I was about to reply, when I noticed a “finger” of the nano-machine cloud was drifting our way. No, not drifting — actively reaching out to us, to Joe and myself! I yelped in panic, “Ansa, you’ve got to let us in!” I let go of the towing cable and dropped to my knees, colliding with a hard surface, one made of polished metal. “If you let us die out here… more people will come to rescue you.”

I shut my eyes as the deadly wisps stretched out, to a killing nearness. “Pilvi, stop that at once,” I heard her say. “I call them that, the deadly curtains I sent up to keep me safe.” The last thing I remember hearing was the sound of the main hatch opening, behind Joe and myself — and a woman’s gloved hands, as they clutched my shoulders. “Come inside then, Mister Inoue,” Ansa said.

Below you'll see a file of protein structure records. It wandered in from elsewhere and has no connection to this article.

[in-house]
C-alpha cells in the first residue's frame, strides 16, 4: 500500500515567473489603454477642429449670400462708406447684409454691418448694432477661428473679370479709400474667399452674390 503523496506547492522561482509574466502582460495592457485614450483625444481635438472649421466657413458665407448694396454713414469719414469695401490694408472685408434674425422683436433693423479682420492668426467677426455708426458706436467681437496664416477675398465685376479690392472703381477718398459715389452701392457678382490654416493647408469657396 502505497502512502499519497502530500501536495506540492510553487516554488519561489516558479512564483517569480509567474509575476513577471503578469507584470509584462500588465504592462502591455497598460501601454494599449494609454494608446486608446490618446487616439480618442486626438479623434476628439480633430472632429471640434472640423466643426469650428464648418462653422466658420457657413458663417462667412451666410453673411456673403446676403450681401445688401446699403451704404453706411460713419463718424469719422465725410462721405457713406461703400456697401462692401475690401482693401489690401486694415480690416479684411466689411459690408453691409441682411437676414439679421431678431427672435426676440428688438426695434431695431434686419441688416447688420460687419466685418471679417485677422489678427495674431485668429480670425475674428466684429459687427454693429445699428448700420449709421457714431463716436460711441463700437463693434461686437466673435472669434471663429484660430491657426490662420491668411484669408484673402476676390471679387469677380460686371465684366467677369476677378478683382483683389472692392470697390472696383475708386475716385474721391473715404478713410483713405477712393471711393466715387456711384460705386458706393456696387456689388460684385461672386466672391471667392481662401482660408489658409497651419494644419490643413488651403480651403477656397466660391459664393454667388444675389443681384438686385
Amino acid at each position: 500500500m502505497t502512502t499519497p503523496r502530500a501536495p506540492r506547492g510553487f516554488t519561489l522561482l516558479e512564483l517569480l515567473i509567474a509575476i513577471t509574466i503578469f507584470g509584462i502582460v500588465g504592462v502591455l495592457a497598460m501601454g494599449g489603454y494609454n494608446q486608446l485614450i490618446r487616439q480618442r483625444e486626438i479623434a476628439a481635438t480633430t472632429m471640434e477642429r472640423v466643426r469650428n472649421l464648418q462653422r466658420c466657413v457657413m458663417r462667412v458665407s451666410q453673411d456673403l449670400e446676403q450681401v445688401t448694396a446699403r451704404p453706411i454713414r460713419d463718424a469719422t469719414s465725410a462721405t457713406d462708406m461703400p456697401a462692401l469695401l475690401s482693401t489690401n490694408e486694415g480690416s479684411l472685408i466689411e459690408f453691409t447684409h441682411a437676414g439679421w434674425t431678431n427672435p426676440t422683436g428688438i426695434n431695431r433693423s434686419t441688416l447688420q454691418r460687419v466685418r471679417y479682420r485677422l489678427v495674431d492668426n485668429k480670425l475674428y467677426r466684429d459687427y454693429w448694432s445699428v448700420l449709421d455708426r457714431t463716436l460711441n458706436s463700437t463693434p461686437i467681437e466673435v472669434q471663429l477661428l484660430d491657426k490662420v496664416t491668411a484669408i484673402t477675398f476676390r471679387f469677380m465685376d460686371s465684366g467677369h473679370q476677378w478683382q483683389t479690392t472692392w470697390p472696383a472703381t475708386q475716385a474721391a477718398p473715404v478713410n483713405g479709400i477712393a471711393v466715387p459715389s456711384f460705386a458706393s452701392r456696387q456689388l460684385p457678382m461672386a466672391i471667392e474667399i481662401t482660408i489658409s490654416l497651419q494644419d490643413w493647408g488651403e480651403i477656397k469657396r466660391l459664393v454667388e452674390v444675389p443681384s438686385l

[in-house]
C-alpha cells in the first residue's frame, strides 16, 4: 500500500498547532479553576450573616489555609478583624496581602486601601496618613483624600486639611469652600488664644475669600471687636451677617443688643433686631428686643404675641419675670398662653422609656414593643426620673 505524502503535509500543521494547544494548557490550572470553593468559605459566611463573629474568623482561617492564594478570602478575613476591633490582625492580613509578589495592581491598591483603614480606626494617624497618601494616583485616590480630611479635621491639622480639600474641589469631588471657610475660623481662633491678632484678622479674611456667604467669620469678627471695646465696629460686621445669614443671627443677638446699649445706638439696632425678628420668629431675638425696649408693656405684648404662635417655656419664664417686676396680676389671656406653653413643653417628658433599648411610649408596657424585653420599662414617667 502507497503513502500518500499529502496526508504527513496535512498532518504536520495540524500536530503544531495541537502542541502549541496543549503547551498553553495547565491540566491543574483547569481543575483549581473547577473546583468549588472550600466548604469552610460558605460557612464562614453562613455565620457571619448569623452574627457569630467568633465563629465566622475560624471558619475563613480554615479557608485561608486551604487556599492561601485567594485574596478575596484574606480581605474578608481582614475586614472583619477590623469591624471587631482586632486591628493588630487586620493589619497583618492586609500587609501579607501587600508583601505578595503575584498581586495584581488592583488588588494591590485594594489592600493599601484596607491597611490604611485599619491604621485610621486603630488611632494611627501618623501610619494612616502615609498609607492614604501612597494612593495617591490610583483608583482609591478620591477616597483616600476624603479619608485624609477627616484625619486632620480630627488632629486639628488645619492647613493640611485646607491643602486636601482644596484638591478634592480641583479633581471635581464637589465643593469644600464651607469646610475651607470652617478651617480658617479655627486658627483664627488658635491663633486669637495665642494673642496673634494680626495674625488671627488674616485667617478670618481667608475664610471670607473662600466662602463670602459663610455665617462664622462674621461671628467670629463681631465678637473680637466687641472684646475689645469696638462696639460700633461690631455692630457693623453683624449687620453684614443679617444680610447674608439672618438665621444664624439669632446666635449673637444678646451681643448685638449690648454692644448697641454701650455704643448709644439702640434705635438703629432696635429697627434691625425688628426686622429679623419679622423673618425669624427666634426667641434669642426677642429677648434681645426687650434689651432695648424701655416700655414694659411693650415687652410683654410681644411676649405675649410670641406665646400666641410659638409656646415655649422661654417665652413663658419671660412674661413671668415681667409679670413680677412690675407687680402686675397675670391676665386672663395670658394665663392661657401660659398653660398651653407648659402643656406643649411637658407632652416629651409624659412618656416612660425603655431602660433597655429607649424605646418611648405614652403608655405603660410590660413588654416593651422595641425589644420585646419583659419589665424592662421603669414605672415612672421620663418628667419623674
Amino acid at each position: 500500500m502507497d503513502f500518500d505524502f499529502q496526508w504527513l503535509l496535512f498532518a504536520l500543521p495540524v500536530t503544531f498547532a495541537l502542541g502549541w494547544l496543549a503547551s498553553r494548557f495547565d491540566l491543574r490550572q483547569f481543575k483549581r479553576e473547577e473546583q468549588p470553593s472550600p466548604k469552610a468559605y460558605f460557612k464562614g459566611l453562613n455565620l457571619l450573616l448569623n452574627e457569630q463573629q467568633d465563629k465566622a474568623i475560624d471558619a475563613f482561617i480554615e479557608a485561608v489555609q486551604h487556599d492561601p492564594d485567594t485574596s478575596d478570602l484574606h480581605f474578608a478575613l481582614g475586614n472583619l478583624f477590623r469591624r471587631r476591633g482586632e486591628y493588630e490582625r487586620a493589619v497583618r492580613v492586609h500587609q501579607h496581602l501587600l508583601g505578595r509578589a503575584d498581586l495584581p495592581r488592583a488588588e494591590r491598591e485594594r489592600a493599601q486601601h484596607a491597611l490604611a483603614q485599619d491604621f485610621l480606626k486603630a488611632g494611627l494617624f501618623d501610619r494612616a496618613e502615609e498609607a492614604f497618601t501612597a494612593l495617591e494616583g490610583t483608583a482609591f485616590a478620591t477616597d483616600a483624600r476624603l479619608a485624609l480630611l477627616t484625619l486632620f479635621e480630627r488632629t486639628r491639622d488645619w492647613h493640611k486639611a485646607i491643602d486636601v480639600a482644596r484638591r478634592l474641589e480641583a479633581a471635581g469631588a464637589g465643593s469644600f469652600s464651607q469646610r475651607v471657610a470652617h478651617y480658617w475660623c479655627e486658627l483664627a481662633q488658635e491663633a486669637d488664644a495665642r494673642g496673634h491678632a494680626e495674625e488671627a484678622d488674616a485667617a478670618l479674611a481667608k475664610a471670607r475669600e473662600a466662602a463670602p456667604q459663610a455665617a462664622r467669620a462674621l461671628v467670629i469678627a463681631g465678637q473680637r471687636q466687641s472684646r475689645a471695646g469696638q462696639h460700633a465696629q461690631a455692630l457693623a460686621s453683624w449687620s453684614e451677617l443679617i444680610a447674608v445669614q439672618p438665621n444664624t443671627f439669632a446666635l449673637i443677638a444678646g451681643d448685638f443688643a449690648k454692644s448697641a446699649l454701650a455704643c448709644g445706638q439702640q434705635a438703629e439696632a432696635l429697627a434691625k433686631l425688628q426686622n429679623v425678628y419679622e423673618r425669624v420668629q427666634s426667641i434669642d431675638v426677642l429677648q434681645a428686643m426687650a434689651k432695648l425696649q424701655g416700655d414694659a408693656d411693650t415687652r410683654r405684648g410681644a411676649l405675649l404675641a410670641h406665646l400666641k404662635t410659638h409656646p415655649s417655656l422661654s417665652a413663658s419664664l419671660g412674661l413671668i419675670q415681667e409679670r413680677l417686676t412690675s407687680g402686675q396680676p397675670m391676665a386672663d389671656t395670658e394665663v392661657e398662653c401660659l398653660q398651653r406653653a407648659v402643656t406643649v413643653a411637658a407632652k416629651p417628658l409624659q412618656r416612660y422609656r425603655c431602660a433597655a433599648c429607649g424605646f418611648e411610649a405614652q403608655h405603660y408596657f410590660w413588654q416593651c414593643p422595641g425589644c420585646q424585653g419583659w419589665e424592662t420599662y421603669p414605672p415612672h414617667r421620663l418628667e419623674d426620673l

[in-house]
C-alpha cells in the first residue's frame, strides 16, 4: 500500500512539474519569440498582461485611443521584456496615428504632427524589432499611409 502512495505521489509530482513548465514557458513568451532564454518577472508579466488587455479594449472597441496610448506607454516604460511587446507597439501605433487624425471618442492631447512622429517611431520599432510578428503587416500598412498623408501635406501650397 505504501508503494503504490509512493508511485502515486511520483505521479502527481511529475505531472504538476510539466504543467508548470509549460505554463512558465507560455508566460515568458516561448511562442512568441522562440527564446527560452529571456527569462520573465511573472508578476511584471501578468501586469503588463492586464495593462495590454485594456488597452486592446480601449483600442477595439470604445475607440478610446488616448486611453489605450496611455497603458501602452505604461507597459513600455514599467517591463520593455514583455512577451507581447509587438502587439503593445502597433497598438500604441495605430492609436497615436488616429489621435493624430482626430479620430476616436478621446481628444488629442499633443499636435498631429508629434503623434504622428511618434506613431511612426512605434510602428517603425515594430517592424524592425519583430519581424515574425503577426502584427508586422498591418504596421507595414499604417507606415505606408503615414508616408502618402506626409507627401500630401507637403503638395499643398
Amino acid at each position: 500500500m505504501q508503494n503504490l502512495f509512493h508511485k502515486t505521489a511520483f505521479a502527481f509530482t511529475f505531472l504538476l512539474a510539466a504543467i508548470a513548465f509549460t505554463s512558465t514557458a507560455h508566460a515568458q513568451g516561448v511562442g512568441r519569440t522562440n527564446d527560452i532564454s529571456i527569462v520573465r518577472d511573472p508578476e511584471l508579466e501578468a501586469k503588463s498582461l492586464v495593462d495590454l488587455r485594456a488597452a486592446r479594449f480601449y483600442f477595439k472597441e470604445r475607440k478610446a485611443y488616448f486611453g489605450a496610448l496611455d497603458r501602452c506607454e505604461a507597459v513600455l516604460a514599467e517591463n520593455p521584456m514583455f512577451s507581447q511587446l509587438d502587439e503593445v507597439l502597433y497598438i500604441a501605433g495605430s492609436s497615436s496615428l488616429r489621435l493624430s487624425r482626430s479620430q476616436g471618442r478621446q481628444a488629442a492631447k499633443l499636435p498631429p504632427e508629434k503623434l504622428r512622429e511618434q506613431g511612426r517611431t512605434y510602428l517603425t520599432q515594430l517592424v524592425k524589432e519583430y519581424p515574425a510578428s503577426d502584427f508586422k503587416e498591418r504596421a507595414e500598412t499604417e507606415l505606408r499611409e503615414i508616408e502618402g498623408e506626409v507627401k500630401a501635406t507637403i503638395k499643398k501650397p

© 2021 Eric Wolf.

[Explore the Concordance of Worlds: https://vocal.media/fiction/starship-driver.]

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About the Creator

Eric Wolf

Ink-slinger. Photo-grapher. Earth-ling. These are Stories of the Fantastic and the Mundane. Space, time, superheroes and shapeshifters. 'Wolf' thumbnail: https://unsplash.com/@marcojodoin.